Spark image

Life and death of stars

Our Sun is a star. It was formed when a huge cloud of gas (mostly hydrogen) slowly condensed a few thousand million years ago. This huge cloud slowly contracted because of the pull of gravity and as it shrunk its density increased, the gravity pull increased further and the density and pressure at the centre of this contracting ball got greater.

Eventually the pressure and temperature at the centre was big enough for the nuclei of the hydrogen atoms there to start joining together to make heavier elements - (nuclear fusion), large amounts of energy were given out the Sun had begun to shine.



This all happened around ten thousand million years ago and since then the Sun has gone on shining, releasing huge amounts of energy into space. To do this it converts matter into energy at an enormous rate, its mass reducing by some four million tons every second! Don't worry there is still a lot left and the Sun won't stop shining for many millions of years.


The Earth only receives a little of this energy but is enough to support life on our planet.

As time passes more and more of the hydrogen will be converted to helium and so the core of the star will run out of hydrogen. The outer layers of the star will collapse inwards, heat up and the star will expand. The star will grow to become a Red Giant, cooling as it expands and its surface temperature will fall from 6000 oC to a little over 3000 oC. It will become a Red Giant. Red Giants are huge stars, big enough to swallow up the orbit of Mars. It is likely that the Sun will reach the Red Giant stage in something between 5000 and 8000 million years in the future. The core of the star will now start to fuse helium to make heavier elements, some of the outer layers of the star may be blown off to form a planetary nebula.

Then, as more fuel is used the Red Giant will shrink to become first a white dwarf and finally as its fuel is exhausted it will go out leaving the dark remains a Black Dwarf.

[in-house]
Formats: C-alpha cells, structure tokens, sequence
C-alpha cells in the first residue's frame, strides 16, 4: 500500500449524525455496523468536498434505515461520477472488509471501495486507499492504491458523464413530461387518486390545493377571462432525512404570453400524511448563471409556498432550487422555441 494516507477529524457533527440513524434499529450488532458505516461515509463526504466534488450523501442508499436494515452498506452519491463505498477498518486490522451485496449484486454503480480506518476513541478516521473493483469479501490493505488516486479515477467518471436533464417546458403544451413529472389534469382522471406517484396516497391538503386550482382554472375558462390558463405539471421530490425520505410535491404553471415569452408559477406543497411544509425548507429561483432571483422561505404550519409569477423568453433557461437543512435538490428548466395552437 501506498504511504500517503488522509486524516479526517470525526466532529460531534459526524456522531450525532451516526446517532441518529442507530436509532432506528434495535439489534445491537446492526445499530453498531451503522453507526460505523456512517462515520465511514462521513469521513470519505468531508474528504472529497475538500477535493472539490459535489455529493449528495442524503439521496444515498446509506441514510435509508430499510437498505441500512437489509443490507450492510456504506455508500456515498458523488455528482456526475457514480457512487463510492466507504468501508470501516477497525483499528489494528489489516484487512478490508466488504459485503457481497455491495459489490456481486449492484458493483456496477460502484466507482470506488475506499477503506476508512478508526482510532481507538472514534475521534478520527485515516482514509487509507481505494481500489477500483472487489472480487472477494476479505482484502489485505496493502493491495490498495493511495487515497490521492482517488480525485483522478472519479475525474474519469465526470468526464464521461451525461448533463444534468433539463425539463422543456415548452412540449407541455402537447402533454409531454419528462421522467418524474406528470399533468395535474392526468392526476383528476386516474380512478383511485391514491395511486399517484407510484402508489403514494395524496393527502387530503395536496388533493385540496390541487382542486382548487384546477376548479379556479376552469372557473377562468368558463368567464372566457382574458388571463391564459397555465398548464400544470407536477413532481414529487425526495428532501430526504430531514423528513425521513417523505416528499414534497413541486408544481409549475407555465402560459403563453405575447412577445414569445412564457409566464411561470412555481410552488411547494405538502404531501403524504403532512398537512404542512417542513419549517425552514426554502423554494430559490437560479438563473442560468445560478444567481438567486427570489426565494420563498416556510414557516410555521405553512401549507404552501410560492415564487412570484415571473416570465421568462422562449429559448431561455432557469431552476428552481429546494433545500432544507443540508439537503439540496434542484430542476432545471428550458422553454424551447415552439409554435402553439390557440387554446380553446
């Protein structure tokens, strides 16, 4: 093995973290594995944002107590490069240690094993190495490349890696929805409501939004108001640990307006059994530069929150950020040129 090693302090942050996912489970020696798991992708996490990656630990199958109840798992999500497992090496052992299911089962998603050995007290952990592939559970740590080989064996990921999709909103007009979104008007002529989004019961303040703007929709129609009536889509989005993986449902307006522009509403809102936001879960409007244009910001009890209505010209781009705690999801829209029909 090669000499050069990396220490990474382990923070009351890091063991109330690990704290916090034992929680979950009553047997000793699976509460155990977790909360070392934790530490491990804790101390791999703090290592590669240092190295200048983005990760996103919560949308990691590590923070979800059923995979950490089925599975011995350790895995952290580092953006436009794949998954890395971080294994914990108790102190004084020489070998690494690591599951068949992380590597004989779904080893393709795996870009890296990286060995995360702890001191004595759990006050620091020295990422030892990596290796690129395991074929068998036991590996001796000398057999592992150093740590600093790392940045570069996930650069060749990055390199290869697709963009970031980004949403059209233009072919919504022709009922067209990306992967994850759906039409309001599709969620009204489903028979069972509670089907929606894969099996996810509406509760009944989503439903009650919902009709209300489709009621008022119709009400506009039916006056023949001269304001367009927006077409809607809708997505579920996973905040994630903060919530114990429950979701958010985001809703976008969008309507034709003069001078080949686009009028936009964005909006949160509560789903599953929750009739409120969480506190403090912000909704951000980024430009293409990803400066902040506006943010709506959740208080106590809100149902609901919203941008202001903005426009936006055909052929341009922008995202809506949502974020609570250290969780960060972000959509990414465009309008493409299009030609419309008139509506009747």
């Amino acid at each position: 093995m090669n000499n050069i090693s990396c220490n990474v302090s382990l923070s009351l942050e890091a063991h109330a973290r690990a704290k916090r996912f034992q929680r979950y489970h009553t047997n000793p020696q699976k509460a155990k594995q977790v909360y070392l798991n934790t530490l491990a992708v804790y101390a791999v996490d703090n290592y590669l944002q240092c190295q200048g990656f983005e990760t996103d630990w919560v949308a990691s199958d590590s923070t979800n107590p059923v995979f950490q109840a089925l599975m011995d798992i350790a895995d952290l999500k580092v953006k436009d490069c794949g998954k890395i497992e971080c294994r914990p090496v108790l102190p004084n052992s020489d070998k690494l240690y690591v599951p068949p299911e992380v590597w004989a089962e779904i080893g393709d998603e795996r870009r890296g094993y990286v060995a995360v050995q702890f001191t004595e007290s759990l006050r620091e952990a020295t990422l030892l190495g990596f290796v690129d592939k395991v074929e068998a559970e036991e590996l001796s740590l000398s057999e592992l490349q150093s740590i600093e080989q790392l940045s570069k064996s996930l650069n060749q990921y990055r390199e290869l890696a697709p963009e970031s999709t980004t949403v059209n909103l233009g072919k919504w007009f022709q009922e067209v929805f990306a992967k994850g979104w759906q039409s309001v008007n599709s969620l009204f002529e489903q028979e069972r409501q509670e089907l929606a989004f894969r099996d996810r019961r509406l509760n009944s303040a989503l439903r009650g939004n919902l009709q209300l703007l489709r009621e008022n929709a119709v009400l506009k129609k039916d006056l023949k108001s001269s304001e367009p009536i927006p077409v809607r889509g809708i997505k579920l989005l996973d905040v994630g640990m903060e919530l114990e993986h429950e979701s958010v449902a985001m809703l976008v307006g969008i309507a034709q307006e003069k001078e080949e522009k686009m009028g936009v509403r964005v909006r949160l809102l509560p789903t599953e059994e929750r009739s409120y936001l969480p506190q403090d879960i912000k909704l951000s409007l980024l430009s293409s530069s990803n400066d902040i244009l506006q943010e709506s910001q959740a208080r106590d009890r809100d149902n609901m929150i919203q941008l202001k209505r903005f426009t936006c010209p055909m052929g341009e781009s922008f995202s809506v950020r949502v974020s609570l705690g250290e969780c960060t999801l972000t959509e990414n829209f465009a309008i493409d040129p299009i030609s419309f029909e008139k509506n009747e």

The end of massive stars

What we have just described is what will happen to a medium sized star like our Sun massive stars have a different end. The pull of gravity is so great that they begin to shrink and the internal temperature rises. Heavier and heavier elements are fused in the core and the energy output increases. Finally iron is produced and the core collapses to a diameter of about 100 km in less than a second. The shock wave of energy is so great (as much as a whole galaxy) that instead of becoming a relatively cool red giant the temperature at the surface reaches 200 thousand degrees. The star disintegrates in an enormous explosion called a supernova.

The Crab nebula in Taurus is the remains of a supernova first observed by the Chinese in 1054.


We can see gas clouds in our galaxy where new stars are being created now. Have a look at some of the superb images produced by the Hubble space telescope to see this happening very clearly.


One final thing to think about. On the Earth there are many heavy elements. The only place where such elements can have been formed is in the enormous temperatures of a supernova explosion. This means that it is likely that the Sun has had a previous existence as a much more massive star than it is today. Its life ended as a supernova explosion and the Sun we see today and all the planets were formed from the material of that explosion.

We have been here before!

 

A VERSION IN WORD IS AVAILABLE ON THE SCHOOLPHYSICS USB
 
 
 
© Keith Gibbs 2020